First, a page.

For example, at Mamagoto, which offers multiple Asian cuisines, the Thai menu is authentic and extensive. Let’s start with a delicious bowl of tom yum, a sour and tangy soup bursting with flavors of lemongrass and kaffir leaves that’s light and filling.

Som Tham salad is a perennial favorite and is a delicious mix of crisp raw papaya and peanuts, both sour and sweet. “Lime juice, jaggery, red chilli paste, garlic and soy sauce make the dressing,” explains area chef Tara Singh Sunar. Coconut is crucial to Thai cuisine, and if you’re looking to experience it, snow peas and green bean salad are a good choice. Talking about Thai food, the iconic Pad Thai is a must-try. A rice noodle dish that’s a culinary commonality among South-Eastern cuisines, Pad Thai is comforting in a bowl, making it a mouth-watering meal. This quintessential Thai dish showcases a harmonious combination of flavors, striking a delicate balance between sweet, savory and spicy. Garnish with peanuts and herbs to add crunch and aroma. Chef Sunar says herbs are “the most commonly used ingredient in Thai cooking” and offer its unique identity. Again, Chiang Mai Train Station Noodles is a great option for coconut lovers.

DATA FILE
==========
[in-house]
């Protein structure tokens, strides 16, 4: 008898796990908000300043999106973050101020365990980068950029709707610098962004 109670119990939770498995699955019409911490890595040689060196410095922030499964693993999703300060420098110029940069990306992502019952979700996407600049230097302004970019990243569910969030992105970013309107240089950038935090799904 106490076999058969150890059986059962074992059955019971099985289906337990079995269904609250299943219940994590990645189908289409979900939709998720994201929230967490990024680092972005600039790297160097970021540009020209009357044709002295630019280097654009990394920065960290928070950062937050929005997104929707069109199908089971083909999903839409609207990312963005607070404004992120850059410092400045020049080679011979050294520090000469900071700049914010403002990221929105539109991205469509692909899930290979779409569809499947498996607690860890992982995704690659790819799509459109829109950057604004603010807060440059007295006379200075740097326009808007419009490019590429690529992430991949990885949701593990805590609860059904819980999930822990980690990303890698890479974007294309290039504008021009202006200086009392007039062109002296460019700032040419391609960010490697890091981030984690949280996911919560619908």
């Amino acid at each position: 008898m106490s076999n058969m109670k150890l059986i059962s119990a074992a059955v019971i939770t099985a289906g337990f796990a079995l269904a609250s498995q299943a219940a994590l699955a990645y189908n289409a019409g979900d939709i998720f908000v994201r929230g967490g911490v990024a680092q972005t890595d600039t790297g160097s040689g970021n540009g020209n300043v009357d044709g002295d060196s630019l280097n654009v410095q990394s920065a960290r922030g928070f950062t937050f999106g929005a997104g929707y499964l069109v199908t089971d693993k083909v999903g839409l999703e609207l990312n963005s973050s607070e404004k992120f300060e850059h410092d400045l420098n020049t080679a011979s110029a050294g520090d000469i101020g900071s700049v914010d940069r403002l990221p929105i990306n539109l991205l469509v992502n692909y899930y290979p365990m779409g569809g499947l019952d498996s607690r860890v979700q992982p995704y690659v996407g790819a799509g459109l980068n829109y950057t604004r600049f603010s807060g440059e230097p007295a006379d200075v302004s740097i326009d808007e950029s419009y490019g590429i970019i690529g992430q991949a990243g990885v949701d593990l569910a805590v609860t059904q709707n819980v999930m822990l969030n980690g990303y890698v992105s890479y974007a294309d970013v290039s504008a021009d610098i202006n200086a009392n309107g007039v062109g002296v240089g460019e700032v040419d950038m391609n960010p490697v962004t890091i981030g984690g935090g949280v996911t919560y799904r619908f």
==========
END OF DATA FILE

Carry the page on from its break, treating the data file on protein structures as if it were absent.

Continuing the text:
Rice is a South-East Asian staple and any food tour is incomplete without it. So, we had to try the restaurants classic Spicy Bangkok Bowl. Filled with a bowl of sticky rice and crackling, lots of spices, garlic and chilies, the dish is perfect for a cold, rainy day. If you want to keep the spice level, you can try the Fiery Thai Shrimp Fried Rice with Asian Green Chili Chicken Ribbons. If you’re averse to this level of spice, the Moist Thai Basil Fried Rice is perfect for you.

End the meal with sticky rice and mango dessert, a hot favorite this season.

Apart from Thai and Chinese, there are many restaurants offering cuisines from Vietnam and South Korea. Viet: Nome, Cyberhub, Worldmark Gurugram and Goa bring a fresh twist to Vietnamese cuisine. Although the main ingredients of traditional cuisine include shrimp paste, fish sauce, rice, herbs, fruits and lots of greens, you cannot visualize this cuisine without salads that are eaten all year round. The flavors of herbs like pumpkin, Thai basil, coriander, mint and ginger are vibrant in every bite of chicken salad or vegetable rice paper rolls.